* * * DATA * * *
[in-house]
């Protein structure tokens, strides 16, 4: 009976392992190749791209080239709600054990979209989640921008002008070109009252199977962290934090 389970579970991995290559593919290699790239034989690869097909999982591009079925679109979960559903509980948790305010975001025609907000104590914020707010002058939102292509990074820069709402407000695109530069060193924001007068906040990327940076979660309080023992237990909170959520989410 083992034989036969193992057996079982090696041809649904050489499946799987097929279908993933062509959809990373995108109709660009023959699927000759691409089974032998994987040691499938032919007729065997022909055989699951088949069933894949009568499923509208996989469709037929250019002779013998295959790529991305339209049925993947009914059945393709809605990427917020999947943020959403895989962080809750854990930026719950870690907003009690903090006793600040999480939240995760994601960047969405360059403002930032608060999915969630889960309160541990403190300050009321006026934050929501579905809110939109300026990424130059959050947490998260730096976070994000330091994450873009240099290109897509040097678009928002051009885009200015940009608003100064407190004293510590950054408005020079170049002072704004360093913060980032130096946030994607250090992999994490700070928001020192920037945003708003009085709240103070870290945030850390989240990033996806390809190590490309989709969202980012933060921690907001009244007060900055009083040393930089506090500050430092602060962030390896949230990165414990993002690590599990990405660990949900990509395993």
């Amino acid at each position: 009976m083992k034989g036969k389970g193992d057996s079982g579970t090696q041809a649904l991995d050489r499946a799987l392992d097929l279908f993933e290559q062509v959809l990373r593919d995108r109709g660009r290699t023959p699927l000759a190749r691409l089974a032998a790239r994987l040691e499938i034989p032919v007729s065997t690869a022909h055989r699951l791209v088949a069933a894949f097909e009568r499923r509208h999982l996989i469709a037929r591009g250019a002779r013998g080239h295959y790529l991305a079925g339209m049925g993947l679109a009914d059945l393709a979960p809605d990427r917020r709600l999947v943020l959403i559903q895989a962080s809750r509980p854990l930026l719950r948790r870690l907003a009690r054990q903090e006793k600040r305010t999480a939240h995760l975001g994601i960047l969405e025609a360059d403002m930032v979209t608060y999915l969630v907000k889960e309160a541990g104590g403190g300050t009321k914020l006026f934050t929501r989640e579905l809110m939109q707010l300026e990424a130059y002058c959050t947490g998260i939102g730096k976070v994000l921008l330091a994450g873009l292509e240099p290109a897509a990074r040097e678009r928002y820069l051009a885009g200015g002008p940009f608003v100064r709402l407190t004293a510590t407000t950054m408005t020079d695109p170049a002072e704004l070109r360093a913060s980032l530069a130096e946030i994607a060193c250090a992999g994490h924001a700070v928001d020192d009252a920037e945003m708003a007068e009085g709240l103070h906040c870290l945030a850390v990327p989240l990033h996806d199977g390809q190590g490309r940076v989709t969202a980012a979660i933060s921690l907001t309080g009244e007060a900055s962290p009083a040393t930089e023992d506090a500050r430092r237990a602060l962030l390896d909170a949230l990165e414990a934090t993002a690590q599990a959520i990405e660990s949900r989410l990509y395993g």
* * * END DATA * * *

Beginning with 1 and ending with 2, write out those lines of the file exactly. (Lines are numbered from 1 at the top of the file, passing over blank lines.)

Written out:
[in-house]
């Protein structure tokens, strides 16, 4: 009976392992190749791209080239709600054990979209989640921008002008070109009252199977962290934090 389970579970991995290559593919290699790239034989690869097909999982591009079925679109979960559903509980948790305010975001025609907000104590914020707010002058939102292509990074820069709402407000695109530069060193924001007068906040990327940076979660309080023992237990909170959520989410 083992034989036969193992057996079982090696041809649904050489499946799987097929279908993933062509959809990373995108109709660009023959699927000759691409089974032998994987040691499938032919007729065997022909055989699951088949069933894949009568499923509208996989469709037929250019002779013998295959790529991305339209049925993947009914059945393709809605990427917020999947943020959403895989962080809750854990930026719950870690907003009690903090006793600040999480939240995760994601960047969405360059403002930032608060999915969630889960309160541990403190300050009321006026934050929501579905809110939109300026990424130059959050947490998260730096976070994000330091994450873009240099290109897509040097678009928002051009885009200015940009608003100064407190004293510590950054408005020079170049002072704004360093913060980032130096946030994607250090992999994490700070928001020192920037945003708003009085709240103070870290945030850390989240990033996806390809190590490309989709969202980012933060921690907001009244007060900055009083040393930089506090500050430092602060962030390896949230990165414990993002690590599990990405660990949900990509395993």